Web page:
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Philip Parker King
This eBook from the Gutenberg Project consists of approximately 317 pages of information about Narrative of a Survey of the Intertropical and Western Coasts of Australia.

View of mount Cockburn at the bottom of Cambridge gulf
Taken from the Gut. 
From a sketch by P.P.  King.  Published in May 1825 by John Murray, London.

View of the encampment in careening bay
Where the Mermaid was repaired. 
From a sketch by P.P.  King.  Published in May 1825 by John Murray, London.

Woodcut 5:  Huts of the natives at careening bay.


Preliminary remarks upon the discovery of the Terra australis incognita
Instructions for the execution of the voyage
Passage to new south Wales
Purchase and equipment of the Mermaid.

Nearly three centuries* have now elapsed since our first knowledge of the Great South Land, the Terra Australis Incognita of ancient geographers; and, until within the last century, comparatively little had been done towards making a minute exploration of its coasts:  during the seventeenth century several voyages were made by different Dutch navigators, from whom we have the first-recorded description of its shores; but from the jealous disposition of their East India Company, under whose orders these voyages were performed, the accounts of them were so concealed, and consequently lost or destroyed, that few particulars of a detailed nature have been handed down.**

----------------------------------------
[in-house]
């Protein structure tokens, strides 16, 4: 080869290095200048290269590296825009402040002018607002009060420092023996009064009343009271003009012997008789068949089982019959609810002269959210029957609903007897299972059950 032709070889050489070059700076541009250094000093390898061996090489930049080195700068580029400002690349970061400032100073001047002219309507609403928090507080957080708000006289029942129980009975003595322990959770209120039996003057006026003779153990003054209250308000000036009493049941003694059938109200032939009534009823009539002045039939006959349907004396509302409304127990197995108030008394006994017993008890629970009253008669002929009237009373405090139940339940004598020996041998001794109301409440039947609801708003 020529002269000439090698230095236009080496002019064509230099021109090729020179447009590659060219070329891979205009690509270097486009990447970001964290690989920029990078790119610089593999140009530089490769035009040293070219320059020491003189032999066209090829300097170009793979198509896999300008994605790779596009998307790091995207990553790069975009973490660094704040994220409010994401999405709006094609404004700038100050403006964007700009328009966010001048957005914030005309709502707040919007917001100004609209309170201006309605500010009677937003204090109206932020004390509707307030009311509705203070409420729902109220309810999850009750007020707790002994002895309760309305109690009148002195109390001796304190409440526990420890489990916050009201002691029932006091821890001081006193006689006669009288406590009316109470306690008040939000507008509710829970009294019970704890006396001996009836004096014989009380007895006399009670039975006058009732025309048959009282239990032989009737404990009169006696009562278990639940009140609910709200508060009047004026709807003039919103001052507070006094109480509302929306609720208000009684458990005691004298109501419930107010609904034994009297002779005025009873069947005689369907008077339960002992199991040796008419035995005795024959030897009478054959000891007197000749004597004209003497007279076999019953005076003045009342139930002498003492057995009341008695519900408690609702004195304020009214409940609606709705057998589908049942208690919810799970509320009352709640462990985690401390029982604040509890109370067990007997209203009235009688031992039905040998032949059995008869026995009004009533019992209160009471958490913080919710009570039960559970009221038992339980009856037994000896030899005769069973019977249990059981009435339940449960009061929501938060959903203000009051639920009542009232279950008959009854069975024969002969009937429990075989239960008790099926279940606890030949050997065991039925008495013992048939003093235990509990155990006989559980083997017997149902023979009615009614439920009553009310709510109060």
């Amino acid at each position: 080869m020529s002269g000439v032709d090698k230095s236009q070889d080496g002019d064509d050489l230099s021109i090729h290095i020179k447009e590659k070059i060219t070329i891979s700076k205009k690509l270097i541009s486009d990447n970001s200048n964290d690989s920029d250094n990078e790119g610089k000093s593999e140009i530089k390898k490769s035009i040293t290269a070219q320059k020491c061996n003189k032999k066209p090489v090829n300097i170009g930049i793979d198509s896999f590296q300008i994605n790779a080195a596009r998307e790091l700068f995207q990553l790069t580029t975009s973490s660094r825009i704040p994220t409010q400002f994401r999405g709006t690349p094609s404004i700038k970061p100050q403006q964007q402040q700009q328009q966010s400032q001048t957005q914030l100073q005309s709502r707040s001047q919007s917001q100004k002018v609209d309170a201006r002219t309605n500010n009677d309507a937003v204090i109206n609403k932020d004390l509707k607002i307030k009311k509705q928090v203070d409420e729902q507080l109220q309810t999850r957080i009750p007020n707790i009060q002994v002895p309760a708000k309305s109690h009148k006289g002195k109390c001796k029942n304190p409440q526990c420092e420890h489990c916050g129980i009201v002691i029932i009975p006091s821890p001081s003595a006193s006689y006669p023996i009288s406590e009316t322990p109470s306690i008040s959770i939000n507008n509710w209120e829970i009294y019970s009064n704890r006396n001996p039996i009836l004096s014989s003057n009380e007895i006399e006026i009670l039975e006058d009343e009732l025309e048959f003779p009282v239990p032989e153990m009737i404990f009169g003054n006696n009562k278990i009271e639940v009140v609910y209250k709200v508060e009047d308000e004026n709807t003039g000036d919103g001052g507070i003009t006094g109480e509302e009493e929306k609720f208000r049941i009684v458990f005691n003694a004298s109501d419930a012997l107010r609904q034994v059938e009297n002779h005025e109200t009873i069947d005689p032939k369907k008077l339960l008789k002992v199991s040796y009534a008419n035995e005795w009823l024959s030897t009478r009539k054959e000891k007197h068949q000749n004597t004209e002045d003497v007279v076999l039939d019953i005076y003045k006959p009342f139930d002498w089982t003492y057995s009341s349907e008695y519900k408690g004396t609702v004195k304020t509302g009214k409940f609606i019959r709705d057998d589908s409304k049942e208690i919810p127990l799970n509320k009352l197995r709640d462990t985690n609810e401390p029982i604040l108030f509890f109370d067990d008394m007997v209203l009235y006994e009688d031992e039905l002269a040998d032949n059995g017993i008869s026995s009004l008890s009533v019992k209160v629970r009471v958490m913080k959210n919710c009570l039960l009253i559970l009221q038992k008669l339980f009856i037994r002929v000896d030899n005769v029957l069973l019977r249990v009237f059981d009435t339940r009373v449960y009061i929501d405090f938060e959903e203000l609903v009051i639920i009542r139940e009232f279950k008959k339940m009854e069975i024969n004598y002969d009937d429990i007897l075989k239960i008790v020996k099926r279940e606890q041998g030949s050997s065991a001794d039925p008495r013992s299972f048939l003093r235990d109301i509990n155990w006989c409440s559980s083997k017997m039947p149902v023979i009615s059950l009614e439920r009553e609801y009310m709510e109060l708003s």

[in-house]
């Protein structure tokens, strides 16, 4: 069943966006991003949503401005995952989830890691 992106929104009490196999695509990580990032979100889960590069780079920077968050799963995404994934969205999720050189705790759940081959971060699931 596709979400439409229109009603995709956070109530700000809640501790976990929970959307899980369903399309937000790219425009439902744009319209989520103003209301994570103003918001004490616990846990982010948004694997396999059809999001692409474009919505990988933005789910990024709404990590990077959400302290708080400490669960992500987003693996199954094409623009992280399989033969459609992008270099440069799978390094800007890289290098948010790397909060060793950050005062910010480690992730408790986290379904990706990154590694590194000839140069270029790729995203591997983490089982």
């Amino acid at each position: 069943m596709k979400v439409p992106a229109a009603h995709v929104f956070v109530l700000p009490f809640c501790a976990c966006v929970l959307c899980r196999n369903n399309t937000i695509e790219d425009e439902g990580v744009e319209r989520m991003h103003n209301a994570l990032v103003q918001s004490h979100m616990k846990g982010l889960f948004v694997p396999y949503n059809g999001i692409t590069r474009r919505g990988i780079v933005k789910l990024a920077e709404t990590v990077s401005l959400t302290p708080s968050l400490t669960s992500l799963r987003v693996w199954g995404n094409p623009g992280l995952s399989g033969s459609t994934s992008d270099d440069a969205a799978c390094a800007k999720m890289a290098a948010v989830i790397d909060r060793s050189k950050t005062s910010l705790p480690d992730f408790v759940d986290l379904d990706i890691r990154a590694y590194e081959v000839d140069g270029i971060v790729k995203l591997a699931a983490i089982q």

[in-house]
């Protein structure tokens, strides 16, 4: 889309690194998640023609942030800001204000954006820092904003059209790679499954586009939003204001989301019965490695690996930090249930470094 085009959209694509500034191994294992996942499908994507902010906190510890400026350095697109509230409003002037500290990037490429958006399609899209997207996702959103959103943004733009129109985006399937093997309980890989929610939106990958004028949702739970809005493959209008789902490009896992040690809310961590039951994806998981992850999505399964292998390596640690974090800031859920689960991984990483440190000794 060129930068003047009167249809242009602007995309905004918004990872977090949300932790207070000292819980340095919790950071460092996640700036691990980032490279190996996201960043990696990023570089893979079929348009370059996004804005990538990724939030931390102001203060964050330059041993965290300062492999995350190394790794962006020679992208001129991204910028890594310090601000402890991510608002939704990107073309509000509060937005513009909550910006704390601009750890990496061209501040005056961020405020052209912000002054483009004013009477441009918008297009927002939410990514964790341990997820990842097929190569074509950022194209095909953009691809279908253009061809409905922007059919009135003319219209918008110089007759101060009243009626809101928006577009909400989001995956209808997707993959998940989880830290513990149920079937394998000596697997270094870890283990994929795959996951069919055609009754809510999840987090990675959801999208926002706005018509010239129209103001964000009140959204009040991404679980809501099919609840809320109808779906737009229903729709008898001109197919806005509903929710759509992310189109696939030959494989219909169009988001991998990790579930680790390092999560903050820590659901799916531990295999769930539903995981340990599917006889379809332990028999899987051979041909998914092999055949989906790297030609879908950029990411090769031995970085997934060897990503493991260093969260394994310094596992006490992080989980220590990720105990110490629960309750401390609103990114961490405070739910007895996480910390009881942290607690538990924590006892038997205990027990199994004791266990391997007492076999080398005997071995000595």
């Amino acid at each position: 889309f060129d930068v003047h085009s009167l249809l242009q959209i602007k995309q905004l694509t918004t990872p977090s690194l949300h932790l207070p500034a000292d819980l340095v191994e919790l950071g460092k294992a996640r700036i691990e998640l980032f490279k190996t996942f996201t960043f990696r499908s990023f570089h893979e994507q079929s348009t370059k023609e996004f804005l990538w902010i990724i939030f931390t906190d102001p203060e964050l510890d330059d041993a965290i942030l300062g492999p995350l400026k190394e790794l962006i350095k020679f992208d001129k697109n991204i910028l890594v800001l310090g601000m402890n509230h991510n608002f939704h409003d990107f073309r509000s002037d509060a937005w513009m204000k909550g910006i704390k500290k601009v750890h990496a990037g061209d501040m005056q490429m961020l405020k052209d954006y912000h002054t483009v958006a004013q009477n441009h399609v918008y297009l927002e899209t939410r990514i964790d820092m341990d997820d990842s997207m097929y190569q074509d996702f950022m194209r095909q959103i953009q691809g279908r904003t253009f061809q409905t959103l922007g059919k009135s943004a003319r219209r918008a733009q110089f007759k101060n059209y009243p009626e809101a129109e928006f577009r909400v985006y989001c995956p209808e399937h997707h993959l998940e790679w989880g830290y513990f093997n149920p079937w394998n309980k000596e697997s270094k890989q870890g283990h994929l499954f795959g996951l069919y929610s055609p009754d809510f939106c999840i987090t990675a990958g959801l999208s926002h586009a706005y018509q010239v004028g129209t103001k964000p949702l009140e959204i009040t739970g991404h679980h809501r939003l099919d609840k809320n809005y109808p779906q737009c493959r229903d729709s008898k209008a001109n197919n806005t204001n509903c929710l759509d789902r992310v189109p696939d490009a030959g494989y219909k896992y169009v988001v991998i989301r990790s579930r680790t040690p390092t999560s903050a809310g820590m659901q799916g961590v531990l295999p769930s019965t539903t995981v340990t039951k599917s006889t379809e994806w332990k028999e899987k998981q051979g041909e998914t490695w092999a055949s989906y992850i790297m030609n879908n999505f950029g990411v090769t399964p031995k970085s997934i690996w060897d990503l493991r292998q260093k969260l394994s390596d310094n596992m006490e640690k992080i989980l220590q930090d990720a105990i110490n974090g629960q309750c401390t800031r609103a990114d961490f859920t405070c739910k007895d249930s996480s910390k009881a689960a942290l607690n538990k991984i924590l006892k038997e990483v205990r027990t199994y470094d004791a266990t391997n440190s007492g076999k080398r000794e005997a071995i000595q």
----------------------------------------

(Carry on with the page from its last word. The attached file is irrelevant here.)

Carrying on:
(Footnote.  The late Rear-Admiral Burney, in his History of Discoveries in the South Sea, volume 1 page 380, describes a chart, dated 1542, drawn by Rotz, in which a coast is continued to the 28th degree of south latitude; and immediately below the 30th degree, there is the name of Coste des Herbaiges, answering by an extraordinary coincidence both in climate and in name to Botany Bay.).

(**Footnote.  In the voyages of Gautier Schouten, published at Amsterdam in 1708, duodecimo volume 1 page 41 et seq., there is the following curious account of the wreck of a ship on the coast of New Holland: 

“Il me semble que je ne dois pas omettre ici une histoire, de la certitude de laquelle on n’eut pas lieu de douter.  Des-que la nouvelle fut venue a Batavia [Anno 1659], que le vaisseau le Dragon, qui venoit de Hollande aux Indes, avoit fait naufrage sur les cotes d’une Terre Australe inconnue, on y envoia la flute la Bouee a la Veille, pour ramener ceux des gens de l’equipage qui auroient pu se sauver, et les efets qui auroient ete conservez.

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